We see it on television, in the newspaper, magazines, billboards and in our spam box. I am convinced there is a magic pill for everything in life. For anything that ails us there is a pill we can take that will fix it.

Lose weight….take a pill.

Don’t feel good….take a pill.

Want more hair….take a pill.

Feeling old….take a pill.

We are an instant gratification nation. We don’t want to wait, invest a lot of time (and certainly a lot of effort) or deal with any pain. We want to be rich right now and have all the goodies the marketplace can deliver. Don’t have the cash? No problem; put it on plastic and worry about paying for it later.

So where am I going with this? If I could pick one question that I hear on a weekly, sometimes daily basis it is this: ‘What can we do to get more traffic?’

No matter how much I preach about lead sources  the bottom line is salespeople want to wait for the buyer to come to them. Yes, we are still hung over from the last seller’s market!

Tom Hopkins has a great line about this profession we call sales. He says, “Sales is the highest paid hard work and the lowest paid easy work.” To reiterate, waiting for walk in buyers is pretty darn easy!

Accept it. There is no magic pill

I hate to burst any bubbles but it’s true. If we abuse our bodies for years it takes years to fix the damage and sometimes, there is no fix. After years of buyers coming out of the woodwork and with little or no attention paid to our sales and marketing efforts, we can’t expect to fix what’s wrong in a few months or weeks. Accept it. We got lazy. We forgot what it was like to market and definitely forgot what it was like to sell. Creating urgency was as easy as saying, ‘Mr. Buyer, if you don’t want it I have two others that do.’

At a sales management seminar last year I heard one former salesperson tell a story of writing 29 purchase agreements at once. He put 29 couples in a conference room and walked them all through the paperwork. How was that selling? I know some of you are saying ‘we never saw anything like that.’ I didn’t either. But I do accept that the majority of my success between 1999 and 2003 was market driven, not because I went out and educated myself to become the best sales manager and salesperson I could be. The question now is do you also accept this? If you don’t, you have a long road ahead of you. If you do, read on!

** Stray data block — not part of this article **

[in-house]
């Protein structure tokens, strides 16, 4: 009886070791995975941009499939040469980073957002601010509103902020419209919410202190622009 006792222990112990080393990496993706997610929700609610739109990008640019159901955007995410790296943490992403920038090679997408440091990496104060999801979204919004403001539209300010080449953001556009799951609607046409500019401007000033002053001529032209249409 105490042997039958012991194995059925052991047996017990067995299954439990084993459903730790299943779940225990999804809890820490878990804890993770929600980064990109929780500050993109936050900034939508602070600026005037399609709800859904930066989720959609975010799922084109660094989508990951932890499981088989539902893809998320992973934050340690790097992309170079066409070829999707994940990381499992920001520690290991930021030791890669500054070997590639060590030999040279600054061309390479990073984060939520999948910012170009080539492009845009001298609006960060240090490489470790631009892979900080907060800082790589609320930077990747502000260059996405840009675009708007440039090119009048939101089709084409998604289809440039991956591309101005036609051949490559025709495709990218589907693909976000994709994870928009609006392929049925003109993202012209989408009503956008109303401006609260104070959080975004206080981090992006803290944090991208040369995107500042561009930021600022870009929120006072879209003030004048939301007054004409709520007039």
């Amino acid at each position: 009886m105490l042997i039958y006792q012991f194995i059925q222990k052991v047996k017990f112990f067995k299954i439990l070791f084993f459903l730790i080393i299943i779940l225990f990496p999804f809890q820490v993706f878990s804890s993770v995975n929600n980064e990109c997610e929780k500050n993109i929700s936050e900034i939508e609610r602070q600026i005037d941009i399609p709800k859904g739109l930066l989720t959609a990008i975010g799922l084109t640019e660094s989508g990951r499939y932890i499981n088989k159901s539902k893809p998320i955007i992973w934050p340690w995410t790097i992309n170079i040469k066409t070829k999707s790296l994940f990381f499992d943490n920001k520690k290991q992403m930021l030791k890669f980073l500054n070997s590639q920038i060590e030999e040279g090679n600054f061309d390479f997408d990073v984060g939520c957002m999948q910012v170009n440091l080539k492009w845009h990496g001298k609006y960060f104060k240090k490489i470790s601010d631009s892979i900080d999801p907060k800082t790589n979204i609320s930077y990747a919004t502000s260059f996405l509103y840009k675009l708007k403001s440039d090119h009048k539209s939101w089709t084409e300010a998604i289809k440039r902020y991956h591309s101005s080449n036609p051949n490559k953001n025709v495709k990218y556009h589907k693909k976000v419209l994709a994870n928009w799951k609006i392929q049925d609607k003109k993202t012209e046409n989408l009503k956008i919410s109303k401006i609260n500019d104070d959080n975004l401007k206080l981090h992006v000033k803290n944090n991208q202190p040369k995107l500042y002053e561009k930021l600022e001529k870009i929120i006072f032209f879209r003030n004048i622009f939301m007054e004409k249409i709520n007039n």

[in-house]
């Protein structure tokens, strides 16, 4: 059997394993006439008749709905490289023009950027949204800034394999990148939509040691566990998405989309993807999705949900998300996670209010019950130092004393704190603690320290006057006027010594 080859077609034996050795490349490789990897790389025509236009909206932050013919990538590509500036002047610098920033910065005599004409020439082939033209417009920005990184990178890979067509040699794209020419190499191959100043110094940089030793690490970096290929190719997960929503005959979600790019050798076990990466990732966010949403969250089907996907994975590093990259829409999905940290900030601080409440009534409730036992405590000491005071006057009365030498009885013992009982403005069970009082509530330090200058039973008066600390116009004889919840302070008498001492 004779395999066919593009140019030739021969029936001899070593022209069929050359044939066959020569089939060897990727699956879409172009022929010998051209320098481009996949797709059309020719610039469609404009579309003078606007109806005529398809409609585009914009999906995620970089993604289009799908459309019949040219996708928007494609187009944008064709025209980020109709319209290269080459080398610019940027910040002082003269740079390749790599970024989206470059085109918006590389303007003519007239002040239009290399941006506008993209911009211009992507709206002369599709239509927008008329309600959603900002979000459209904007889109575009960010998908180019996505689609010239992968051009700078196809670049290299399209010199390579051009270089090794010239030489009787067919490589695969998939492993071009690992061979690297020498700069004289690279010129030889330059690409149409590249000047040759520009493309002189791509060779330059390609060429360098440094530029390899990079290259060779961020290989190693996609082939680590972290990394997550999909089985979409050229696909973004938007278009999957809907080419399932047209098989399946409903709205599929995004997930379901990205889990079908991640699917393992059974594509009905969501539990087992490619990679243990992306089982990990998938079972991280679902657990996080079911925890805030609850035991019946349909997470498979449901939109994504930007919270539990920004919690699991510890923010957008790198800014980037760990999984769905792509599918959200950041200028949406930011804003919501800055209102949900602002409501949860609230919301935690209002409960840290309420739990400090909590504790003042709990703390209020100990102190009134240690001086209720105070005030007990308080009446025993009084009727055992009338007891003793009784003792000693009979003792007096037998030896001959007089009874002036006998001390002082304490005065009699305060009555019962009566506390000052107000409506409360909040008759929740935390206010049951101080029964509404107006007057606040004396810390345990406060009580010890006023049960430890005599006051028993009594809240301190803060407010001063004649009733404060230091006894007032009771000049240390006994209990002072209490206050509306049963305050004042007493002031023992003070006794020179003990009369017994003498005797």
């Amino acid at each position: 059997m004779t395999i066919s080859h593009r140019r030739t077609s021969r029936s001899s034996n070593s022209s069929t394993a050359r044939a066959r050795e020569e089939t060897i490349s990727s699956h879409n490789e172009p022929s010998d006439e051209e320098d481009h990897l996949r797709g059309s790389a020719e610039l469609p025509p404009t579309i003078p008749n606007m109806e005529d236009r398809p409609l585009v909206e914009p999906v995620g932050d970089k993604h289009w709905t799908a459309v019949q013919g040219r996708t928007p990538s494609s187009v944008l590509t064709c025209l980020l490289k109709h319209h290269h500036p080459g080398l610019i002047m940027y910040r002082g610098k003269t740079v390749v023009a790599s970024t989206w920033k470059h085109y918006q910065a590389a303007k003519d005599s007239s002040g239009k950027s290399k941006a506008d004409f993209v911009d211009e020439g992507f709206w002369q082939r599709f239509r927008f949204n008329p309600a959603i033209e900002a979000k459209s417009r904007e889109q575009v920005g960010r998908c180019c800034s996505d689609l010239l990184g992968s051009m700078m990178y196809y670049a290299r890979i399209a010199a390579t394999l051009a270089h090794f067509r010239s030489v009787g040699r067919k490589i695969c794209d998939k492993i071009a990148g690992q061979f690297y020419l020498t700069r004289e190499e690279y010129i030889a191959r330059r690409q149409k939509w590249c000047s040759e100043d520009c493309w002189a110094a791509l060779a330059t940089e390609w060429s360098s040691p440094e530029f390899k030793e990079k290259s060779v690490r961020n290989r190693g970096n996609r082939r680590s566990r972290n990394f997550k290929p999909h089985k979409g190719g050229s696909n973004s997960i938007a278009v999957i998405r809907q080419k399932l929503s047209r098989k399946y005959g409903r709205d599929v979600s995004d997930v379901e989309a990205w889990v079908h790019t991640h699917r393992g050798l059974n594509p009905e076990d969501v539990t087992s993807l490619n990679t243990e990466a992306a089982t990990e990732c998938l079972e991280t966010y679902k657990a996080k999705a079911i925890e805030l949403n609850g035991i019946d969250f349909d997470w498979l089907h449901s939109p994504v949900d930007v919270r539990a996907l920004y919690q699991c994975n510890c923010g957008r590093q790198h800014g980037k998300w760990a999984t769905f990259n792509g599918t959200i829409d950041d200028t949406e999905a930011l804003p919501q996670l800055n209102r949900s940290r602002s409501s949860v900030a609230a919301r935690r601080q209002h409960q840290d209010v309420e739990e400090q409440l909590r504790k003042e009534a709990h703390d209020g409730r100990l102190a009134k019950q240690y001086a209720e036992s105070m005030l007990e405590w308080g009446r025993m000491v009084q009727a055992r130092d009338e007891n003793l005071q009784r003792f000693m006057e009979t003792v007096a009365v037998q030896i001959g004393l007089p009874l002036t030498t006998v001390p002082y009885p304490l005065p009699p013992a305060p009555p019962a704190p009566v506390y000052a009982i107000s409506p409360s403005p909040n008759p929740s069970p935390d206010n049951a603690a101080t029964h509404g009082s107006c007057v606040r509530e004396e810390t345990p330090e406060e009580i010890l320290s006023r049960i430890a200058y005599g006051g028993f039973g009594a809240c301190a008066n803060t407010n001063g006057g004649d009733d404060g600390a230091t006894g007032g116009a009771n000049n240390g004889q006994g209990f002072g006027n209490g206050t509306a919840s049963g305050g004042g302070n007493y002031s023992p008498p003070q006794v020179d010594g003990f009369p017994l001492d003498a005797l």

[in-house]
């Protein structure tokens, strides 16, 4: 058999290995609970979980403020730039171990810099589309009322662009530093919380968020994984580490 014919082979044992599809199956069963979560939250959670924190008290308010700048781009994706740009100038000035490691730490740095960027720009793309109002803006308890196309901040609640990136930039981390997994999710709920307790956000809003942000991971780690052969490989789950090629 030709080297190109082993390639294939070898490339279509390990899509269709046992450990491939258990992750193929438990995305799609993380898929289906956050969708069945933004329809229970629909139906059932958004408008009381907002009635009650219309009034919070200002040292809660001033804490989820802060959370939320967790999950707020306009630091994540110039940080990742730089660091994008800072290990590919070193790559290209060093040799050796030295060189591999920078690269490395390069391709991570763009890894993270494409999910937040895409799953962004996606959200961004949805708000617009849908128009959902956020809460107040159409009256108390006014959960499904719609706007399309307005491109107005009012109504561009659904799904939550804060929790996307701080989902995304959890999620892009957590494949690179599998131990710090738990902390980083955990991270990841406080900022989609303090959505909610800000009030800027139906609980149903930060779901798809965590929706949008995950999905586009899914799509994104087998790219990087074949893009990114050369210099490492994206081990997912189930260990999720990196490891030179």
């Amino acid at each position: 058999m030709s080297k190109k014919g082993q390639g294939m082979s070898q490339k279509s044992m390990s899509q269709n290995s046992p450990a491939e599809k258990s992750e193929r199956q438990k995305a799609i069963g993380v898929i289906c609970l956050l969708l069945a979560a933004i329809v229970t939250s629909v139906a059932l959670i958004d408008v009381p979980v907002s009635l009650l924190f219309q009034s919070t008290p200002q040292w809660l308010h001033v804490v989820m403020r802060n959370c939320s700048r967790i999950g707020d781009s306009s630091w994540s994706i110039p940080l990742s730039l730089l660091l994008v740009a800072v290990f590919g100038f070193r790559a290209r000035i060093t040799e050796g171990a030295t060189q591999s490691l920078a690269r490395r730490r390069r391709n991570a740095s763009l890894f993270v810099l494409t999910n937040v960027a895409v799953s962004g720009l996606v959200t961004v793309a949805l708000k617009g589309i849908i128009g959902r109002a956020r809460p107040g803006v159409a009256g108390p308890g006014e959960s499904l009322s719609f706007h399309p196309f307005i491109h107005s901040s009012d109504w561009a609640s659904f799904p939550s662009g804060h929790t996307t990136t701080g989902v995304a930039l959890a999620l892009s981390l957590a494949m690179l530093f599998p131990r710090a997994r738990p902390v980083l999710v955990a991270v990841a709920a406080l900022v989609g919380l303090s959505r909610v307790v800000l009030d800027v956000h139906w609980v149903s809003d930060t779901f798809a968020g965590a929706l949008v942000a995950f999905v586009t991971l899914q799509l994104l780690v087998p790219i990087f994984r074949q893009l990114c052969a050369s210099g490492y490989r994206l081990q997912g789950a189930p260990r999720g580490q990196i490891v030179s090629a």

Another way to increase sales besides traffic

For every 10 buyers we come into contact with, the breakdown used to go something like this:

25% are very easy to sell

25% are very difficult to sell

50% fall somewhere in the middle

With the help of the current media, I believe these ratios have adjusted to the following:

10% are very easy to sell

40% are very difficult to sell

50% fall somewhere in the middle.

What I’m suggesting is that we have less buyers walking into our models and when they do, only about 1 in 10 is easy to sell. The other 9 are very guarded and know how to make an average salesperson believe they are just looking. Here’s my next question to you, why be average when you could be great?

Great salespeople are made, not born

It has been a long time since I have seen what a difference a great salesperson can make in today’s marketplace. I subscribe to the theory that many of us have the characteristics that make up great salespeople but very few of us put in the effort to fully exploit those characteristics. The only difference between average and great is a decision to become great. Anyone reading this can decide at any time to become great.

Great salespeople take the leads they have and convert more of them to buyers. They know their conversion ratios and understand they first need leads, then appointments, then reservations and then sales. They follow a process and convert a high percentage of the buyers they have to work with. If an average salesperson will convert 1 or 2 out of 10, a great salesperson will convert 5 out of 10. In my book that is another way to dramatically increase sales without bleeding the marketing budget dry.

How to become great


1. Accept that it will take years to really get it. Look at it this way. If you feel that is too long, the time will pass anyway. The sooner you start, the sooner you will get there.


2. Look for the little things. I often tell my builder clients that there is no one thing I can bring to the table that will improve your business 10 or 20%. I can, however, give you a lot of things that will improve it 1%.